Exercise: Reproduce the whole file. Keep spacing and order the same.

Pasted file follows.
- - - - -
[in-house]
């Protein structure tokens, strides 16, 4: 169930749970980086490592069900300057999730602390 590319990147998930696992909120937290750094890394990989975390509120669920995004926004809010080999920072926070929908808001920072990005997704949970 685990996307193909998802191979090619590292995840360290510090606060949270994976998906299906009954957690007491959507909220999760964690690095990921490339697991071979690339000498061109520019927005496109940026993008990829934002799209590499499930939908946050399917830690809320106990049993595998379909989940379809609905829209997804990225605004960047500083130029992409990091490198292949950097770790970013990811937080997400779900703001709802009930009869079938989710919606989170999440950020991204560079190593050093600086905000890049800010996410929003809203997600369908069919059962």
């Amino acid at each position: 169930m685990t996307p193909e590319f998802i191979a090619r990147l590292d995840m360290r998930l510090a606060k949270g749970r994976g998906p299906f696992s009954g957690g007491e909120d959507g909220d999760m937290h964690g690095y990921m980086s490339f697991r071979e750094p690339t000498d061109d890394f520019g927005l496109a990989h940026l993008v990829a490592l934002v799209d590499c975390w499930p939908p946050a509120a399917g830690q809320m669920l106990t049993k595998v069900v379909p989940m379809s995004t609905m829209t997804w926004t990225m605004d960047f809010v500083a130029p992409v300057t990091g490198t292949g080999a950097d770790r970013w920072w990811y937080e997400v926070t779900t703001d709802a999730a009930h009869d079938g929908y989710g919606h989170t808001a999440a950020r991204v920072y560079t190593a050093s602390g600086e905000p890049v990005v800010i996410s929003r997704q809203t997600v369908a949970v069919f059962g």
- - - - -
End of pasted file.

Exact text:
[in-house]
């Protein structure tokens, strides 16, 4: 169930749970980086490592069900300057999730602390 590319990147998930696992909120937290750094890394990989975390509120669920995004926004809010080999920072926070929908808001920072990005997704949970 685990996307193909998802191979090619590292995840360290510090606060949270994976998906299906009954957690007491959507909220999760964690690095990921490339697991071979690339000498061109520019927005496109940026993008990829934002799209590499499930939908946050399917830690809320106990049993595998379909989940379809609905829209997804990225605004960047500083130029992409990091490198292949950097770790970013990811937080997400779900703001709802009930009869079938989710919606989170999440950020991204560079190593050093600086905000890049800010996410929003809203997600369908069919059962």
């Amino acid at each position: 169930m685990t996307p193909e590319f998802i191979a090619r990147l590292d995840m360290r998930l510090a606060k949270g749970r994976g998906p299906f696992s009954g957690g007491e909120d959507g909220d999760m937290h964690g690095y990921m980086s490339f697991r071979e750094p690339t000498d061109d890394f520019g927005l496109a990989h940026l993008v990829a490592l934002v799209d590499c975390w499930p939908p946050a509120a399917g830690q809320m669920l106990t049993k595998v069900v379909p989940m379809s995004t609905m829209t997804w926004t990225m605004d960047f809010v500083a130029p992409v300057t990091g490198t292949g080999a950097d770790r970013w920072w990811y937080e997400v926070t779900t703001d709802a999730a009930h009869d079938g929908y989710g919606h989170t808001a999440a950020r991204v920072y560079t190593a050093s602390g600086e905000p890049v990005v800010i996410s929003r997704q809203t997600v369908a949970v069919f059962g």